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The WP takes an interesting look at how more than two years after a United Nations weapons expert was nearly killed by an explosion in his hotel bedroom, it's still unclear what happened. A U.N. colleague was initially implicated, but infighting between different U.N. agencies throughout the investigations has led to a stalemate. Meanwhile, both men lost their jobs and their reputations "with virtually no hope of having their names cleared." This case may be particularly dramatic, but it's really just another example of how the U.N. is often unable to police its own staff. More than 850 peacekeepers have been sent home since 2006 after they were implicated in wrongdoing, but the vast majority of the cases remain unsolved.

The WP goes inside with e-mails that seem to suggest Robert Murtha may have exploited his influential family connections to get millions of dollars' worth of Pentagon contracts. Robert Murtha insists his uncle, Rep. John Murtha of Pennsylvania, had nothing to do with the contracts. But some correspondence suggests that may be far from the truth. In one e-mail, Robert Murtha writes about the importance of sending some federal work through his uncle's hometown. And some people who used to work with him say Murtha's companies were often able to maintain their share of big contracts even though the work they did was ultimately unnecessary.

In the WSJ's op-ed page, Andy Kessler writes that the recent increase in the stock market "sure smells to me like a sucker's rally." The Dow Jones industrial average has surged 30 percent from its low of more than two months ago, but there "aren't sustainable, fundamental reasons for the market's continued rise." There are several reasons that could explain the recent rise in stock prices, but the "stock market still has big hurdles to clear." Even though, as analysts never tire of saying, it's possible to have a "jobless recovery" it's impossible to "have a profitless recovery."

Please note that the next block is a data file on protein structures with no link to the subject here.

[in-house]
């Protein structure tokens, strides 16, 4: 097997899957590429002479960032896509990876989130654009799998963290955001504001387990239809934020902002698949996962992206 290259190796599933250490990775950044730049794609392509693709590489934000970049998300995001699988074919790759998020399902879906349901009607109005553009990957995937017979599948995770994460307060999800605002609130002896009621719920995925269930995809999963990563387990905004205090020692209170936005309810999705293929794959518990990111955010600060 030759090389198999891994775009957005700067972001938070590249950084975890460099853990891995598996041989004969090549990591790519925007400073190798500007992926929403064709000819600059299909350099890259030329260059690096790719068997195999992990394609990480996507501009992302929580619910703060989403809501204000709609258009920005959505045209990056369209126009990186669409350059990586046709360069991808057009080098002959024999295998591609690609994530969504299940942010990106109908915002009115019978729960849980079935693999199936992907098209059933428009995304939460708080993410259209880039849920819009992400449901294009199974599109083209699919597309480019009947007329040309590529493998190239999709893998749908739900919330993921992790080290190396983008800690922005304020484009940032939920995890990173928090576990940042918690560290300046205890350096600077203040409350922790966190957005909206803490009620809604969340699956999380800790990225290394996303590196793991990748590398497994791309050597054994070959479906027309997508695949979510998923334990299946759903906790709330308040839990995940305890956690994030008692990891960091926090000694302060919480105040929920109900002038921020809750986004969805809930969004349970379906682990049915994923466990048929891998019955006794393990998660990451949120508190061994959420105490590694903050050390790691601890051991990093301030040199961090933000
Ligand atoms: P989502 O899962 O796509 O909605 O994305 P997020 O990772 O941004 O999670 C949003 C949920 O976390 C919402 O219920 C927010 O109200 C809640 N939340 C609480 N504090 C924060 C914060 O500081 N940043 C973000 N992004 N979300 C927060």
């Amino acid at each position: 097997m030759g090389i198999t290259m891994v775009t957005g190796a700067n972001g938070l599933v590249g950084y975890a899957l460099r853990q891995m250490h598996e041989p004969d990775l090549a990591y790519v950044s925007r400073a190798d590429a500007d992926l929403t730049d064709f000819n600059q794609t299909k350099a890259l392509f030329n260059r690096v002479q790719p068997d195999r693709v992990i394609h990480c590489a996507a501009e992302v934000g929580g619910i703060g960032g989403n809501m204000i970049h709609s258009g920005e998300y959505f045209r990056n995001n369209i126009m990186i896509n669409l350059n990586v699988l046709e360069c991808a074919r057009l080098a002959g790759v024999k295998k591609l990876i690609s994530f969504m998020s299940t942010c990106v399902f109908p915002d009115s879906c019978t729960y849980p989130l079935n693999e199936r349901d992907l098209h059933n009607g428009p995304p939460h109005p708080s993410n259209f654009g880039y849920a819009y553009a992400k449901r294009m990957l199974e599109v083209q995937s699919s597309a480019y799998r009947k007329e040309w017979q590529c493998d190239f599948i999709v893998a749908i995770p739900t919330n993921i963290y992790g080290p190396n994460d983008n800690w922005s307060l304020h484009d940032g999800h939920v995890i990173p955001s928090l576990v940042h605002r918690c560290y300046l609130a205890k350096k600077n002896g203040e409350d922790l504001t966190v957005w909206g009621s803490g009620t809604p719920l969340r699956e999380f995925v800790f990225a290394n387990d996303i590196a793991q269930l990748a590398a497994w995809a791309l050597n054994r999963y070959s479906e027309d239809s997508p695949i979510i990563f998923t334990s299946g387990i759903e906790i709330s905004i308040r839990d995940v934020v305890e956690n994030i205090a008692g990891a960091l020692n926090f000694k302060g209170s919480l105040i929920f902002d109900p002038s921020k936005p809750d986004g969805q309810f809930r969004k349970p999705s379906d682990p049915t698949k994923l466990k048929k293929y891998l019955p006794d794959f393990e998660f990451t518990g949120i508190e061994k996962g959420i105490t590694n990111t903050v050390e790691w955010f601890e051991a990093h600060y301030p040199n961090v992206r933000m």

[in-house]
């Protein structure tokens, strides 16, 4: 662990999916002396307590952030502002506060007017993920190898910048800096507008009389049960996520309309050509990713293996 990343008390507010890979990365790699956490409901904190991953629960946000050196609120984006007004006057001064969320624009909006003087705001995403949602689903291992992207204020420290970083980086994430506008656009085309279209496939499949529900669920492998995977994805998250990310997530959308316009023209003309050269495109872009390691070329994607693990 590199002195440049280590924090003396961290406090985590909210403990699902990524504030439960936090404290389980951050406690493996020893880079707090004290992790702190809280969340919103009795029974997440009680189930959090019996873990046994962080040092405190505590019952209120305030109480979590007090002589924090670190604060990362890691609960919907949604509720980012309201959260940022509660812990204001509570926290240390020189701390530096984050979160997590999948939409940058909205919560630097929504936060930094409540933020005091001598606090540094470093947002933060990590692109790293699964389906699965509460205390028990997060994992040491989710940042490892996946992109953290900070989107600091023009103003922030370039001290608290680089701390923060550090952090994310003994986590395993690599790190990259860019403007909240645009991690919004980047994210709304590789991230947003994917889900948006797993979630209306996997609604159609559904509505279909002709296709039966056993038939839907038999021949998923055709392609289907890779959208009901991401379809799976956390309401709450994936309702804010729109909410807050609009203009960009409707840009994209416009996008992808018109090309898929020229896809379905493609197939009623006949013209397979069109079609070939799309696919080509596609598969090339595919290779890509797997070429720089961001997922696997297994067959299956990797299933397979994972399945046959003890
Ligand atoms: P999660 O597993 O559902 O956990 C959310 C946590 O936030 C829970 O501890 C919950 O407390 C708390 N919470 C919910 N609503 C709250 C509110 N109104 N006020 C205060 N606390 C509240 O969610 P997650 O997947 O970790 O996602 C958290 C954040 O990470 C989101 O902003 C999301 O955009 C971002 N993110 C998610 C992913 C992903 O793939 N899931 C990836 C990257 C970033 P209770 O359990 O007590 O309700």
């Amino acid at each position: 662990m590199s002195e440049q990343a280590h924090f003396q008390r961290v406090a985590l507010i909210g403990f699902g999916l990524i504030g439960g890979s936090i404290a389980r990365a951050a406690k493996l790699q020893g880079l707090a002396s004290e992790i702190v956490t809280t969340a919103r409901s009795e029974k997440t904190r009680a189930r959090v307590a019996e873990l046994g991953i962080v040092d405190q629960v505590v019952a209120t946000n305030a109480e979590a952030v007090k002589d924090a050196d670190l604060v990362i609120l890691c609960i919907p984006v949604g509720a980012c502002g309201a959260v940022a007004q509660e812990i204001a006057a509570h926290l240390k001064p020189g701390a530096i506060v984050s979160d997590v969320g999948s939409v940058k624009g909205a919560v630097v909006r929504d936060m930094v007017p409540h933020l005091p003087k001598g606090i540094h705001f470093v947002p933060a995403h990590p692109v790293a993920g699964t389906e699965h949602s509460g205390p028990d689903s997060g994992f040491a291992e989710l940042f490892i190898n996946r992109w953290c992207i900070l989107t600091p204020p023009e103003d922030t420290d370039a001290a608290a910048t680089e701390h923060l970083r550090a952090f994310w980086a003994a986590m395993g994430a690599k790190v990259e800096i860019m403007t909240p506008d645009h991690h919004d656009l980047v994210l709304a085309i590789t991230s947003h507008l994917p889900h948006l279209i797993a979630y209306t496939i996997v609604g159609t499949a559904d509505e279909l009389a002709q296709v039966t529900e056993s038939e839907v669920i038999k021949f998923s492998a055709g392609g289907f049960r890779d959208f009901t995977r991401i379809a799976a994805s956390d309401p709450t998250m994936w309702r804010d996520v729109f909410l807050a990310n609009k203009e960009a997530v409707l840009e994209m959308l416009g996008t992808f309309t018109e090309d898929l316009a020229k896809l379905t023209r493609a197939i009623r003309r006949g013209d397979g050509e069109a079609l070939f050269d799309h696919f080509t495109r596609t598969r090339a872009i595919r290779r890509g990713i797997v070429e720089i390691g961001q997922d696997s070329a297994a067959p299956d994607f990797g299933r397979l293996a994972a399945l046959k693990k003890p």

Anthony Cordesman writes in the WP's op-ed page that Iraq "now risks becoming the 'forgotten war.' " Many seem to be in a rush to declare victory and get out as soon as possible, but that may lead to losing "both the ongoing war and the peace that could follow." While it's true that much of the country's future depends on Iraqis, that doesn't mean the Obama administration shouldn't be doing everything possible to make sure the recent gains are sustainable. Although the steps will undoubtedly mean more American lives and money will be lost, the ultimate price tag "will be far lower than the mid- to long-term cost of throwing away a high probability of leaving Iraq with lasting security and stability." It's imperative that the United States not make the same mistake as in Vietnam and actually come up with a strategy to leave Iraq, not only for the country's sake but also to ensure the stability of the Persian Gulf. "In strategic terms, Vietnam was always expendable," writes Cordesman. "Iraq and the Gulf are not."

The NYT takes a look at how writers and publishers are seeing an increase in pirated digital editions of books online. Musicians and filmmakers have been here before, but "to authors and their publishers in the age of Kindle, its new and frightening territory." Illegal copies of best-sellers are hardly a new phenomenon, but publishers insist their numbers are rising as consumers get more used to the idea of e-books. Several authors say they are fighting a seemingly endless battle for their work by going after those who post their words on the Internet. "It's a game of Whac-a-Mole," an author said. "You knock one down and five more spring up." It's precisely for this reason that others say they can't be bothered. "The question is, how much time and energy do I want to spend chasing these guys," Stephen King wrote in an e-mail message. "And to what end? My sense is that most of them live in basements floored with carpeting remnants, living on Funions and discount beer."

Daniel Politi has been contributing to Slate since 2004 and wrote the Today’s Papers column from 2006 to 2009. Follow him on Twitter.